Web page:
New York University's independent student newspaper, established in 1973.

Washington Square News

New York University's independent student newspaper, established in 1973.

Washington Square News

New York University's independent student newspaper, established in 1973.

Washington Square News

New York Comic Con 2013: R.L. Stine talks nostalgia, ‘Goosebumps’ series

Junior Gonzales for WSN


Nostalgia for the ‘90s was high at New York Comic Con on Sunday, when children’s horror story author R.L. Stine — creator of the iconic “Goosebumps” series — spooked the stage and reflected on his career.

As a testament to the lure of Stine, the room was filled with readers and fans of all ages — adults in their late 20s and early 30s who grew up with his work, as well as children who only recently discovered Stine’s books. At age 70, Stine is strong as ever and is continuing to write “Goosebumps” stories for a new generation. He also serves as the namesake for The Hub’s popular, “Goosebumps”-esque series, “R.L. Stine’s The Haunting Hour.”

“I’ll tell you why I’m especially glad to be here today,” Stine said to the crowd. “I mean, especially glad. I did a book signing a couple of weeks ago here in New York, and a librarian came up to the table, and she said, ‘Can I have my picture taken with you? The kids all think you’re dead.’”

Stine went on to discuss his love of horror comics as a child — particularly “Tales from the Crypt” and “The Vault of Horror” — and how he used to go to the barbershop every Saturday morning to read comics out of sight of his mother.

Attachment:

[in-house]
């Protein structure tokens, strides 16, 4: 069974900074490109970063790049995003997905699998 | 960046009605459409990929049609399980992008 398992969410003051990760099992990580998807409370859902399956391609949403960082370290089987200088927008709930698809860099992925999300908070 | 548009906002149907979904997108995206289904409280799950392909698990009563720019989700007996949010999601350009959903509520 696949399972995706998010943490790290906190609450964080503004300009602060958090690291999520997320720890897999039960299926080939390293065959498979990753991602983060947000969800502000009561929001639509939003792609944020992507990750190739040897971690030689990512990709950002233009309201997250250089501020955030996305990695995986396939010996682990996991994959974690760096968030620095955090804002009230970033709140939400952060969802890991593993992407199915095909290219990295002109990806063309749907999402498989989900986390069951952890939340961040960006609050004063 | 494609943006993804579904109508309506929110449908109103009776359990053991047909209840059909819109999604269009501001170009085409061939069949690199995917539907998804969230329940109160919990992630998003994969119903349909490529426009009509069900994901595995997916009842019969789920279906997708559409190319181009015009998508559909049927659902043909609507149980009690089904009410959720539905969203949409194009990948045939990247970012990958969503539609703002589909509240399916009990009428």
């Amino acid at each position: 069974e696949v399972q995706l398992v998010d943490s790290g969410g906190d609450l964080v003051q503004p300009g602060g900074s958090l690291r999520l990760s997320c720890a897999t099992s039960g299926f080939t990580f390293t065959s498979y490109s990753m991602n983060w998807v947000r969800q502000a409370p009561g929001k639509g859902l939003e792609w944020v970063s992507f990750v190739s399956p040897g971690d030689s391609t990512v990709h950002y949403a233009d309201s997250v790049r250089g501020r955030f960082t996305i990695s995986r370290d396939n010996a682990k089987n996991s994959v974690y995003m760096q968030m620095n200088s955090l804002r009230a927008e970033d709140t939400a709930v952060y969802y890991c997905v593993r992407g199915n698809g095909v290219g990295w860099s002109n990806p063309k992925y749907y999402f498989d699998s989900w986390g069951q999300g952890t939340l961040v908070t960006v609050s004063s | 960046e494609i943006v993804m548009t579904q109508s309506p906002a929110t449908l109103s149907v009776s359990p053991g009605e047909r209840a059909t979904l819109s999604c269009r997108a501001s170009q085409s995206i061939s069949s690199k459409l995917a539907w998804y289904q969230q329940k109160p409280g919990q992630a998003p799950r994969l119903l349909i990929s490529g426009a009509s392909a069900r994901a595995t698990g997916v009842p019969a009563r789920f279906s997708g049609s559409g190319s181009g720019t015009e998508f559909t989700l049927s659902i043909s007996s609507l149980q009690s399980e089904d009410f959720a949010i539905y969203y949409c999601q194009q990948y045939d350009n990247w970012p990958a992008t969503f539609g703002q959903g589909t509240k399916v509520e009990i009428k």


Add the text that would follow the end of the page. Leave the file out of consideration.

Since his first horror novel in 1986, “Blind Date,” Stine has hardly looked back on the genre. He also talked about his wildly popular “Fear Street” series — a more mature series than “Goosebumps,” which focused on teenagers and young adults that lived on a deadly, cursed street.

“On Twitter, more people ask me about ‘Fear Street’ than about anything else … I haven’t [written any] in about 10 years,” Stine said. “I hope to have a big announcement about ‘Fear Street’ soon.”

But of course, Stine is still best-known for “Goosebumps,” a series that has continued to publish new stories on and off over the past 21 years and is one of the most popular children’s series of all time.

“There is a ‘Goosebumps’ movie in the works,” Stine said to his crowd of ecstatic fans, and revealed that Jack Black is “90 percent signed” onto the role of playing a fictitious version of Stine in the film. Still, Stine was cautiously optimistic about the movie’s chances.

“We’ve been trying to have a ‘Goosebumps’ movie for 20 years,” Stine said. “Tim Burton was originally the producer on the film, but he didn’t do anything … he’s not one of my favorite guys.”

Whether the movie happens or not, Stine’s name is one that, no matter the decade, will send chills down readers’ spines.

“The surprising thing to me, I’m really being honest here,” Stine said. “I was doing book signings, and I would have 7-year-olds and 10-year-olds, and then I would have 20-year-olds and 25-year-olds and 30-year-olds, and I would say to them, ‘What are you doing here? Why are you here?’ And they all said, ‘We loved you when we were kids.’”

“That was a shock to me,” he said. “[For me] to be nostalgia.”

Jeremy Grossman is arts editor. Email him at [email protected].

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